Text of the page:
Did you get a new computer during the holidays, or are you getting one this tax season? If so, here are a couple things to keep in mind.
Transfer over your files and programs: If you’re replacing an older computer, you’ll likely want to transfer files and programs over to the new one. Though you can’t really transfer programs over to another computer, you can install them onto the new computer with a CD or download.
For programs you’ve paid for already, you can try to install them without purchasing again. If the program requires a product key, such as Microsoft Office, and you don’t have that anymore, then you may be able to still reinstall by retrieving the product key from the old computer.
Securely wipe your old hard drive: Your old computer likely contains files and data you don’t want others to access, such as tax documents and saved passwords. Thus before getting rid of the computer you should ensure the files your old hard drive are unrecoverable. You can securely delete or wipe them with special software. However if it’s going into the trash, you could alternatively remove the hard drive and physically damage it beyond use. Smashing it or taking a hammer to it may just help you relieve your pent-up computer frustrations, as well.
Install a good antivirus: Though your computer will likely come with an antivirus program installed, you should ensure it’s a good one. Independent testing organizations, such as AV-TEST and AV-Comparatives, can give you an idea of how well antivirus programs compare in regards to their level of protection. My favorite is Bitdefender, which usually one of the top performers in these tests.
Install a secondary malware scanner: Viruses certainly aren’t the only bad things you can pickup from the Internet. Adware, spyware and other malware can appear like viruses to you while not being stopped by most antivirus software. Thus to protect against these types of malware, consider installing a secondary malware scanner that can run alongside your antivirus. My favorite is MalwareBtyes.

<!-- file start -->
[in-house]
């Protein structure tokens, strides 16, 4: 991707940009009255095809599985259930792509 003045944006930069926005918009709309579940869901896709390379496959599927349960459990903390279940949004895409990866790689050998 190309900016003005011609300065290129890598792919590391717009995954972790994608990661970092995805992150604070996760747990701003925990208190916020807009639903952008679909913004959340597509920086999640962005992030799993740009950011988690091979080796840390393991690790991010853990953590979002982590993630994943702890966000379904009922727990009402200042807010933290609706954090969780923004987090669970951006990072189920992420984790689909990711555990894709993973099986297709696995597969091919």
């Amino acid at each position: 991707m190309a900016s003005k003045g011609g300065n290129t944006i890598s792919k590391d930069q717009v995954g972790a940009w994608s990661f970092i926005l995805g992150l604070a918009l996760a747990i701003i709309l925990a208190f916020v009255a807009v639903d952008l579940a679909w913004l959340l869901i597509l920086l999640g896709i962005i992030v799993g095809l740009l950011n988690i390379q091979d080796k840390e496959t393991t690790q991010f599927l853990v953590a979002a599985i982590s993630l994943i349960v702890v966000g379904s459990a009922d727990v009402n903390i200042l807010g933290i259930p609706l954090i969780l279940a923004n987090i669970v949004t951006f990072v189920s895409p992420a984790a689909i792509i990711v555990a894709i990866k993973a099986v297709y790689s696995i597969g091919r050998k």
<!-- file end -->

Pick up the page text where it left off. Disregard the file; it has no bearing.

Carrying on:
Setup backup: If you previously had a backup solution running on your old computer, you want to set it up on your new one right away so you don’t forget. If you didn’t previously have a backup solution, this is the time to set one up so you don’t lose those invaluable documents, photos, and other files.
Make a recovery drive: New computers usually don’t come with any recovery or restore discs. That information is held on a special part of the hard drive in case you have to do a factory restore later. However, if your hard drive fails, you’ll lose that recovery option. Starting with Windows 8, you can create a separate recovery drive using a flash drive: go to the Start screen and type “recovery” there. The utility will copy the recovery information from your hard drive to the flash drive, so you can use the flash drive later to restore your computer to another hard drive if necessary.
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Eric Geier is the owner of On Spot Techs, which provides on-site computer repair and IT services at homes and businesses in the Dayton, Springfield and Northern Cincinnati areas. For more information, visit www.onspottechs.com or call 937-315-0286.